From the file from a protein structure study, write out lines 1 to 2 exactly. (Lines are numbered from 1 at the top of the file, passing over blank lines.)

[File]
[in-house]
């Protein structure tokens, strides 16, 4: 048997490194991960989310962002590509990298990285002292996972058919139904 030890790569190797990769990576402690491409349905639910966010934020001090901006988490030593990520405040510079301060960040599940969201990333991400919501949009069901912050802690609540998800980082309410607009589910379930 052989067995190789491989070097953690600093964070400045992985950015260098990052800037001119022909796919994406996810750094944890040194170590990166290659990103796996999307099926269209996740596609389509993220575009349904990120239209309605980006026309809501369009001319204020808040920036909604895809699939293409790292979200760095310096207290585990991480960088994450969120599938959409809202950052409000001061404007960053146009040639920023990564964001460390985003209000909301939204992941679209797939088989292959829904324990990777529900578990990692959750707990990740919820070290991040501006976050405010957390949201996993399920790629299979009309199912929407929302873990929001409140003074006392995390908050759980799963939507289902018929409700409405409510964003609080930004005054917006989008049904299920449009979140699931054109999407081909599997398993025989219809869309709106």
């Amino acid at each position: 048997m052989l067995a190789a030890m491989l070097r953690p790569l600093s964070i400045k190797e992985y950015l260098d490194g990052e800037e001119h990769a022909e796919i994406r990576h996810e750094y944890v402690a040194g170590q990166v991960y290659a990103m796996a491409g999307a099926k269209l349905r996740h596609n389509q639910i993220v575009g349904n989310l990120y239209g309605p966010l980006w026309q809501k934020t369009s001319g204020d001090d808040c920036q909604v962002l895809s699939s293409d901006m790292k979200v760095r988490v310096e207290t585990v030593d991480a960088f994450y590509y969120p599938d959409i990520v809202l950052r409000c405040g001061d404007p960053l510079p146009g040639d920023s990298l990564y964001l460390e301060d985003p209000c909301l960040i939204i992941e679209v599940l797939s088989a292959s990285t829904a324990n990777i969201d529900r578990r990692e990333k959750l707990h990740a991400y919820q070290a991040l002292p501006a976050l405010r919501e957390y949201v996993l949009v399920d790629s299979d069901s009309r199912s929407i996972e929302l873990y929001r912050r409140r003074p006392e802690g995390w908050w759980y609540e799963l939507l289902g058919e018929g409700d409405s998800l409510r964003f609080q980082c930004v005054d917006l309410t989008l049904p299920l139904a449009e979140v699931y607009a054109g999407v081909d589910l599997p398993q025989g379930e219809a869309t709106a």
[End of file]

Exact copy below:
[in-house]
């Protein structure tokens, strides 16, 4: 048997490194991960989310962002590509990298990285002292996972058919139904 030890790569190797990769990576402690491409349905639910966010934020001090901006988490030593990520405040510079301060960040599940969201990333991400919501949009069901912050802690609540998800980082309410607009589910379930 052989067995190789491989070097953690600093964070400045992985950015260098990052800037001119022909796919994406996810750094944890040194170590990166290659990103796996999307099926269209996740596609389509993220575009349904990120239209309605980006026309809501369009001319204020808040920036909604895809699939293409790292979200760095310096207290585990991480960088994450969120599938959409809202950052409000001061404007960053146009040639920023990564964001460390985003209000909301939204992941679209797939088989292959829904324990990777529900578990990692959750707990990740919820070290991040501006976050405010957390949201996993399920790629299979009309199912929407929302873990929001409140003074006392995390908050759980799963939507289902018929409700409405409510964003609080930004005054917006989008049904299920449009979140699931054109999407081909599997398993025989219809869309709106």